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[kong-ker-er] /ˈkɒŋ kər ər/
a person who conquers or vanquishes; victor.
Origin of conqueror
1250-1300; Middle English conquerour < Anglo-French; Old French conquereor, equivalent to conquer- conquer + -eor < Latin -ōr- -or1 or -ātōr- -ator
vanquisher, winner. Unabridged
Based on the Random House Dictionary, © Random House, Inc. 2017.
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Examples from the Web for conqueror
Contemporary Examples
Historical Examples
  • So he just sat there, quivering, bleeding, battered—but a conqueror.

    A Night Out Edward Peple
  • Like the tomb of William the conqueror at Caen, it disappeared long ago.

  • She was not a conqueror of nations or a distributor of crowns, but a giver of alms.

  • What difference is there between the figure of the conqueror and that of the pirate?

    The Black Tulip Alexandre Dumas (Pere)
  • This is not recorded in history: the conqueror of Percy is unknown.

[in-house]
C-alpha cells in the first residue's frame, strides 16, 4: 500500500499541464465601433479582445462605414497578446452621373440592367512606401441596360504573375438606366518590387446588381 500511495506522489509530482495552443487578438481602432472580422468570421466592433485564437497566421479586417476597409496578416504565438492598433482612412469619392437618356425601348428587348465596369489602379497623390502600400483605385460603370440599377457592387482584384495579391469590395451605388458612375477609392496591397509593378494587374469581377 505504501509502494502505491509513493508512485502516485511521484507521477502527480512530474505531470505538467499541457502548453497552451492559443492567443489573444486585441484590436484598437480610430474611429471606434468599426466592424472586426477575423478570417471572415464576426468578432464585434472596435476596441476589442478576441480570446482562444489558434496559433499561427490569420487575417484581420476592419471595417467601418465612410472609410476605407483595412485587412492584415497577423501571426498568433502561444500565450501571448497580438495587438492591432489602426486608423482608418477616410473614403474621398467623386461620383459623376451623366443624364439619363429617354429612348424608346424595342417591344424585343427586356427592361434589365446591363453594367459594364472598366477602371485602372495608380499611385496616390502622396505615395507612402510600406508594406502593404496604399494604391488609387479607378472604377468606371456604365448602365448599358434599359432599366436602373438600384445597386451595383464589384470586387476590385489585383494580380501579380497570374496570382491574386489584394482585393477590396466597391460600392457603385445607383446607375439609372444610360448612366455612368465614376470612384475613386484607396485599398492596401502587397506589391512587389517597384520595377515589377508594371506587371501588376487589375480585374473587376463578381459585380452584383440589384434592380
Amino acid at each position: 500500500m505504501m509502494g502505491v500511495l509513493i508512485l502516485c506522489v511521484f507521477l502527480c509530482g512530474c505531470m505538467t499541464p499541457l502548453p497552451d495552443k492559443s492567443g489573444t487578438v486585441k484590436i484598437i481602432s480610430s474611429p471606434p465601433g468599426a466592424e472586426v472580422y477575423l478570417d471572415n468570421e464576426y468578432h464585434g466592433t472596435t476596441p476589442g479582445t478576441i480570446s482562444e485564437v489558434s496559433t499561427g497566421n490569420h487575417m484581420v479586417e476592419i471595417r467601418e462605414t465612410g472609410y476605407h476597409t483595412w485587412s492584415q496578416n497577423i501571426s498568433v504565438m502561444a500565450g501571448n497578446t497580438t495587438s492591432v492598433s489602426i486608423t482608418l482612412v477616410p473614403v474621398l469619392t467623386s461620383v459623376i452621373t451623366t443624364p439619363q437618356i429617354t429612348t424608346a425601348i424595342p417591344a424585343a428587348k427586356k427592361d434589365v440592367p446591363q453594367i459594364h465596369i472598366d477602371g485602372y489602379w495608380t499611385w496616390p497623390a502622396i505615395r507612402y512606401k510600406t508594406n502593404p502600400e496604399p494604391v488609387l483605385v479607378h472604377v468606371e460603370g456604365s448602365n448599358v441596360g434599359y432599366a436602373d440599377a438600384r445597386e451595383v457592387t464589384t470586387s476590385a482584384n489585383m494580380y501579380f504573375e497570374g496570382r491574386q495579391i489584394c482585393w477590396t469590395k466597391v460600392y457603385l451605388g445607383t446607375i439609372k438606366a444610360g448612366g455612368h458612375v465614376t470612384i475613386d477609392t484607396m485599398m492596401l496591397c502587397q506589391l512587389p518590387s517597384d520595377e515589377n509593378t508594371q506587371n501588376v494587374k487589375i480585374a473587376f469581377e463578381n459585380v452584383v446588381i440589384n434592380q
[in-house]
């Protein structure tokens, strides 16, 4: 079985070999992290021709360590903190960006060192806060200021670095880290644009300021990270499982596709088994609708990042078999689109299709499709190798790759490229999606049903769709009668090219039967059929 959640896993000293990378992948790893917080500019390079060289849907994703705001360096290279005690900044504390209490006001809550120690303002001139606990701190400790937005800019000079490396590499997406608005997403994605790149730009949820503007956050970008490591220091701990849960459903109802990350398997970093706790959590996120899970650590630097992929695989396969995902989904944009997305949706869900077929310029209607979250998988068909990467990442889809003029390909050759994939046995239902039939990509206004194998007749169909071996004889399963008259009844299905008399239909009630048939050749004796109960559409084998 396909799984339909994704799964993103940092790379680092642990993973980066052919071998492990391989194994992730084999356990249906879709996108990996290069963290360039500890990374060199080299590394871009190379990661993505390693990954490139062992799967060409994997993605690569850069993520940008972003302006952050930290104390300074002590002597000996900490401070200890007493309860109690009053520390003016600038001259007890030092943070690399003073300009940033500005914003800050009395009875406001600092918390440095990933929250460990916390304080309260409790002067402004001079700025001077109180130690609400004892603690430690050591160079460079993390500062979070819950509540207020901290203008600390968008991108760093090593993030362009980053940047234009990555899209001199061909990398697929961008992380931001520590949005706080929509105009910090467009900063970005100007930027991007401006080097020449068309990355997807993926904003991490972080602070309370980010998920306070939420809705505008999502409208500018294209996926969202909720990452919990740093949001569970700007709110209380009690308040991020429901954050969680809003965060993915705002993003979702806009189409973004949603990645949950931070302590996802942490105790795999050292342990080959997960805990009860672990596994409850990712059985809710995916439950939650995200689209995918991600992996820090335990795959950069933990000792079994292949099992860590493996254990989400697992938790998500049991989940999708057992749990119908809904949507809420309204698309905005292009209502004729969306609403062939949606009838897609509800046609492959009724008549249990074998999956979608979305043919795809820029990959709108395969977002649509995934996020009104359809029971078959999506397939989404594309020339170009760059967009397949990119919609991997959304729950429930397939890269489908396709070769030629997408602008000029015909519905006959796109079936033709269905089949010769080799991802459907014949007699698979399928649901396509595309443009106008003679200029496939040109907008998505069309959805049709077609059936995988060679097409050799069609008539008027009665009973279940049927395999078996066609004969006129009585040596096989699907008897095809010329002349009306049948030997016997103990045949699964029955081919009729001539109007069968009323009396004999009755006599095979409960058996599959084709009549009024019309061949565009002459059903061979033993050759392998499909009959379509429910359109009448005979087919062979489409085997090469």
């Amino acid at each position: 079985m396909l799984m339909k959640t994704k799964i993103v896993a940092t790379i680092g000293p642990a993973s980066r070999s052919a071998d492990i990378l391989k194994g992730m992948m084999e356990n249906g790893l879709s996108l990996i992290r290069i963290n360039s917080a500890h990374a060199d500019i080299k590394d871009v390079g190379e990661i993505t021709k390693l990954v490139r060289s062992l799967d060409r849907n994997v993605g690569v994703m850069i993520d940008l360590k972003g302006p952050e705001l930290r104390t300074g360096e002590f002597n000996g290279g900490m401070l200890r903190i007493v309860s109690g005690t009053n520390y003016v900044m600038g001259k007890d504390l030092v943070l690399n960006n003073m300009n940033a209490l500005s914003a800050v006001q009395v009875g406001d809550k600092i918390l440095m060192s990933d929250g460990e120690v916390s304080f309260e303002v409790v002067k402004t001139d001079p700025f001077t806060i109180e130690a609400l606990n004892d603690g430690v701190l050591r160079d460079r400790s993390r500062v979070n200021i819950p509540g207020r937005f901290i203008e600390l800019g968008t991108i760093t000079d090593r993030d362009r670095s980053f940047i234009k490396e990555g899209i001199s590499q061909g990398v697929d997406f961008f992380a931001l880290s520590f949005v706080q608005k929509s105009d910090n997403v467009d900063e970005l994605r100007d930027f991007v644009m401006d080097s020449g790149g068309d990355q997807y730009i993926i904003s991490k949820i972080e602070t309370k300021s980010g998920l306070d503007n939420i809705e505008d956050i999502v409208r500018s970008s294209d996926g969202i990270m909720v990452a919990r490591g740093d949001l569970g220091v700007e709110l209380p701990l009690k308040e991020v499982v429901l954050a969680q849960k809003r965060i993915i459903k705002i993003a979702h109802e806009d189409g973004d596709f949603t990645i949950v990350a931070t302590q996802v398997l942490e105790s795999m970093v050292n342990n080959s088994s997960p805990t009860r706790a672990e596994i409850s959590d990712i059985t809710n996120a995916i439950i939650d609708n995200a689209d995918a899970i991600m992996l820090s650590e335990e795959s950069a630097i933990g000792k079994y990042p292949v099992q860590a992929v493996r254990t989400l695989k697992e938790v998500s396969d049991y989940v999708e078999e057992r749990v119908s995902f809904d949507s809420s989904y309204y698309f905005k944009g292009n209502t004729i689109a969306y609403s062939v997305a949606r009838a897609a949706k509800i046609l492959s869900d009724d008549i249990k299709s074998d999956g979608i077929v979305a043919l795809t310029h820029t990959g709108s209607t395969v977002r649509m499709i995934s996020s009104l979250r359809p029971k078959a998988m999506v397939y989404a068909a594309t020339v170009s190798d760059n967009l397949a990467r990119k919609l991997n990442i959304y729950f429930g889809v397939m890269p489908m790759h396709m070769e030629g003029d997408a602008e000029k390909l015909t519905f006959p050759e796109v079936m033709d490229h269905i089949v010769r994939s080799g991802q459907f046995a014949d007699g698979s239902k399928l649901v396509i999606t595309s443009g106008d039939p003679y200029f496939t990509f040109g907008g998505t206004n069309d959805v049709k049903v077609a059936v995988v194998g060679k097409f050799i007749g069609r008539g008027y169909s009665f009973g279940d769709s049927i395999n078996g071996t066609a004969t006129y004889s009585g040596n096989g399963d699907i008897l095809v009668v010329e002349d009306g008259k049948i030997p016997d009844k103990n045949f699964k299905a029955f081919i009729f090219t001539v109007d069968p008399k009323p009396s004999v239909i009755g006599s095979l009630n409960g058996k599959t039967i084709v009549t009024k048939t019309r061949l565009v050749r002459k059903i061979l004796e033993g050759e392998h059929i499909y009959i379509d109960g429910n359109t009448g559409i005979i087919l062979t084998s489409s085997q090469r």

A Dish Of Orts George MacDonald
British Dictionary definitions for conqueror


William the. See William I
Collins English Dictionary - Complete & Unabridged 2012 Digital Edition
© William Collins Sons & Co. Ltd. 1979, 1986 © HarperCollins
Publishers 1998, 2000, 2003, 2005, 2006, 2007, 2009, 2012
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Word Origin and History for conqueror

c.1300, from Anglo-French conquerour, Old French conquereor, from Old French conquerre (see conquer). Another early form was conquestor. William the Conqueror so called from early 12c. in Anglo-Latin: Guillelmus Magus id est conquæstor rex Anglorum.

Online Etymology Dictionary, © 2010 Douglas Harper
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